Like OS X Mountain Lion is to Lion, iOS 6 is a refinement of a mobile operating system that Apple (AAPL) had in place in iOS 5, with a few new changes that might raise your brow. Available for iPhone 3GS, iPhone 4, iPhone 4S, iPhone 5, iPad 2, new iPad (third-generation) and iPod touch (fourth-generation), the changes Apple made in iOS 6 are subtle, but add to Apple’s endless pursuit of iOS perfection. It’s an update chock-full of features, as has been the case with every other major iOS update, and best of all: it’s free for all devices. iOS 6 will become available to the public in about an hour so in the meantime, let’s take a look at all of the most important new features Apple’s latest OS has to offer.
iOS’s new Maps app replaces the previous Google Maps app.
In iOS 6, Apple officially dumps Google (GOOG) Maps for its own homegrown solution. Right off the bat, you’ll see some similarities between the new Maps app and the old one. At first, it’s hard to tell the difference, but I found the vector-based graphics on the new Maps app were able to render maps much quicker than on the old Google-powered app.
Zooming in on a location is also noticeably smoother. And while I personally wasn’t happy about the fewer locations listed, the lack of transit times, the inaccuracies for certain directions it gave me or the matter of the search being extremely limited because it mainly uses Yelp to determine points of interest (it seems I’m not alone here), Apple’s new Maps app is usable. It’s not nearly as robust as the old Google-powered app was, though. (It’s worth noting that Google will be releasing its standalone Google Maps app to the App Store very soon.)
Maps is better if you’ve got an iPhone 4S, iPhone 5, new iPad or iPod touch (fourth-gen), as owners of those devices will get both turn-by-turn navigation dictated by Siri and 3D flyover capabilities. Android users will be quick to boast about how they’ve had free turn-by-turn navigation for years, but either way, the playing field is now level.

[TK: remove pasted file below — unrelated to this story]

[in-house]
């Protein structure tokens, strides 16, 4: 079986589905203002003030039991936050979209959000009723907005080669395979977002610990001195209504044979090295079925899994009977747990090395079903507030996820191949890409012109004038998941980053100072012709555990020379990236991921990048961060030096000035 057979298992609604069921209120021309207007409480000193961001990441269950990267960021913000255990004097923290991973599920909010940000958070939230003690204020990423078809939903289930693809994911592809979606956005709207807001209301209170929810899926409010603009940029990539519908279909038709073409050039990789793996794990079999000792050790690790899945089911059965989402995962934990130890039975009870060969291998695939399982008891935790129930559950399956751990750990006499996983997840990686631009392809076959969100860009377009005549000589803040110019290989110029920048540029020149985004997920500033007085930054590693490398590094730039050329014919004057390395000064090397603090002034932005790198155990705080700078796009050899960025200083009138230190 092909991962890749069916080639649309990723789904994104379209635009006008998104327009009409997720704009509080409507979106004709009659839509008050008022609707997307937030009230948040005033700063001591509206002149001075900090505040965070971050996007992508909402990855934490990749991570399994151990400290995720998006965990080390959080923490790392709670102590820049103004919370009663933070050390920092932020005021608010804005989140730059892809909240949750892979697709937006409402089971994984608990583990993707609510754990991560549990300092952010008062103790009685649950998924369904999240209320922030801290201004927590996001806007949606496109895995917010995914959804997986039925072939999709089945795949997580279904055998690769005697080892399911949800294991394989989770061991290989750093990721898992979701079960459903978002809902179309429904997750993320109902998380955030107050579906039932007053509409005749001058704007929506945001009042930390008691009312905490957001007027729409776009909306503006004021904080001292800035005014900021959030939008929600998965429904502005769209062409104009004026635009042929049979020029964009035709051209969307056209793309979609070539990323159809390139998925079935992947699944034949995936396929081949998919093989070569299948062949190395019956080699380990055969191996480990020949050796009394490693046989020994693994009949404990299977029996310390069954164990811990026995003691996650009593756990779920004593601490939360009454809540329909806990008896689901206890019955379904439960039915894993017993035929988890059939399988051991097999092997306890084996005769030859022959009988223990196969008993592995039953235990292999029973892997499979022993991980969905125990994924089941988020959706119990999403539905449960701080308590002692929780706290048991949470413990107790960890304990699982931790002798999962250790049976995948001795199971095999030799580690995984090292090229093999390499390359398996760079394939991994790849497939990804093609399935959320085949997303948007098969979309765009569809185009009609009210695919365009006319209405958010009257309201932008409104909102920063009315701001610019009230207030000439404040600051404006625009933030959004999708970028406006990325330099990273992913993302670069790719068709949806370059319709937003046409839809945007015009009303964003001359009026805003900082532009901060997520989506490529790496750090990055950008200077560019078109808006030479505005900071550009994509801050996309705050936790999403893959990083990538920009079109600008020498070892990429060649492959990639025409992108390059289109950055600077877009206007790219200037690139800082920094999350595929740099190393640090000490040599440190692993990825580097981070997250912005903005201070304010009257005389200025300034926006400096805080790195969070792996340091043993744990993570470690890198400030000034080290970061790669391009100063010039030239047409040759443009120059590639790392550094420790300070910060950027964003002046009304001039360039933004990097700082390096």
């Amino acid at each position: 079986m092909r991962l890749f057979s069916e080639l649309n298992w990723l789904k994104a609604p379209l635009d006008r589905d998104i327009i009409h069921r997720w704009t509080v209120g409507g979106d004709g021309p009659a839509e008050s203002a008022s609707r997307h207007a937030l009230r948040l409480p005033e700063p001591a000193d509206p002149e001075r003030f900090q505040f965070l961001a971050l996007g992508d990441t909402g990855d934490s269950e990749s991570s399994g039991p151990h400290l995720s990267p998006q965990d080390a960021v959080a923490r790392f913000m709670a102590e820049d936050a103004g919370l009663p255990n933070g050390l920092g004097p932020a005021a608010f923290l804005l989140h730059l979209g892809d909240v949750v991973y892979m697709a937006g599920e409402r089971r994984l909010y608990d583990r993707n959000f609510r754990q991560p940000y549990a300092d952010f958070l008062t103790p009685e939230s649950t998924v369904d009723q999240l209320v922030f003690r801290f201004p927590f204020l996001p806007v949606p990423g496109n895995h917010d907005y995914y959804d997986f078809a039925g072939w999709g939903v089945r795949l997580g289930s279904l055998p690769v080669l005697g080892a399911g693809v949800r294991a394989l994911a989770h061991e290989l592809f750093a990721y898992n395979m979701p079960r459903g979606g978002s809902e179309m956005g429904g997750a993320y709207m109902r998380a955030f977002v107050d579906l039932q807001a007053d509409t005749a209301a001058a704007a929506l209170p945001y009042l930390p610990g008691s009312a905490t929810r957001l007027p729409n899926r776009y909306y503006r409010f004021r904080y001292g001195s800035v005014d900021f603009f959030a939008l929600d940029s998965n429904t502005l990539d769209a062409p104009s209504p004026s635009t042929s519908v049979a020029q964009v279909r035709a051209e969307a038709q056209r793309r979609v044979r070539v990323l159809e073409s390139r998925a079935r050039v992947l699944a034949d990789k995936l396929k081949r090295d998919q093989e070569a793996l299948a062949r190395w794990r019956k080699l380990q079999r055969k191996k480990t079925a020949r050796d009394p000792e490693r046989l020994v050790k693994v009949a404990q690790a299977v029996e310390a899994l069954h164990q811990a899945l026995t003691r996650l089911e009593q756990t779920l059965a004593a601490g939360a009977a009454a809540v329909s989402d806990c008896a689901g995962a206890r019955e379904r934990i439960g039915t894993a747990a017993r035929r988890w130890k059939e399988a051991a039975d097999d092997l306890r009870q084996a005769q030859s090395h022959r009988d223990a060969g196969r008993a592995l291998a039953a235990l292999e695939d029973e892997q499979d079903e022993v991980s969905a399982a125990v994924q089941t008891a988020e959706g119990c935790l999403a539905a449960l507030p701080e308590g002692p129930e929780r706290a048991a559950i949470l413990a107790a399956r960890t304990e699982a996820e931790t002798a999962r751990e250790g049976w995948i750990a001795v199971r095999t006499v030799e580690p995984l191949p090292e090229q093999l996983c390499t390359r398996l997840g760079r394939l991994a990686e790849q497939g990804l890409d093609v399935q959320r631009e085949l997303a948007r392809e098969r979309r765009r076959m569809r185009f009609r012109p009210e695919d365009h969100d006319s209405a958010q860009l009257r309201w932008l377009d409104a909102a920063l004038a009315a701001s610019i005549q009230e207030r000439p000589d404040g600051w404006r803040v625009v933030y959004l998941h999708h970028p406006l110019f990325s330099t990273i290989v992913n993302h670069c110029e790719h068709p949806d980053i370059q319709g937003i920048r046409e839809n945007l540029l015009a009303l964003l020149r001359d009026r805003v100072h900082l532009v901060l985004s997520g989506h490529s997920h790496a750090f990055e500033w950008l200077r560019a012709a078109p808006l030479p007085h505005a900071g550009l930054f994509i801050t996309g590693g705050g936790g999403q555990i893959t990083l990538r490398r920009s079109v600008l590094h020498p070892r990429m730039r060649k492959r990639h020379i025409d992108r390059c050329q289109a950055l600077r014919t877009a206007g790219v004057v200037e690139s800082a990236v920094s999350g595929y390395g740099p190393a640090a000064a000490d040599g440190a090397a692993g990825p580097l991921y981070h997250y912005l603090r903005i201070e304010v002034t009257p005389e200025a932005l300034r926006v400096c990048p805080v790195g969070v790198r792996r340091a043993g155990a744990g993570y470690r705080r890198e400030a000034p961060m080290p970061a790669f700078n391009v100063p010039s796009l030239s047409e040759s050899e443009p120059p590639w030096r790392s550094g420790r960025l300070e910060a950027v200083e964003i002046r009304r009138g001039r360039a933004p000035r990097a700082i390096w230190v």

Facebook integration in action.
Next up is Facebook integration. In iOS 5, Apple partnered up with Twitter to bake in Tweet buttons across virtually all of iOS’s default apps, and this time Zuckerberg’s team jumped aboard as well. As someone who prefers Facebook over Twitter, being able to update my status from within the Notifications Center or share a photo directly from the Photos app or camera roll to Facebook is terrific.
I’m also a big fan of being able to see Facebook events, contact info and birthdays directly plugged into the Calendars and Contacts apps because it saves me from having to manage them myself. If there is any one major feature that sums up iOS 6 for me, it’d be this — it’s not a game changer, but it’s all about making things smoother for the user.
The third most-talked about iOS 6 feature is Passbook, Apple’s digital wallet for storing boarding passes, movie tickets, coupon cards and more. Sadly, I didn’t get to test it as I just didn’t find any places where I needed it. (Yes, I should go to the movies and Starbucks more so I can flex Passbook, shouldn’t I?)
From left to right: App Store’s new design, unified download/update status page, and how apps look when download is complete.
One major change that’s impossible to miss is the redesigned App Store. Using design elements and other tech gained from Apple’s Chomp acquisition, the new App Store is a completely different beast compared to its predecessor.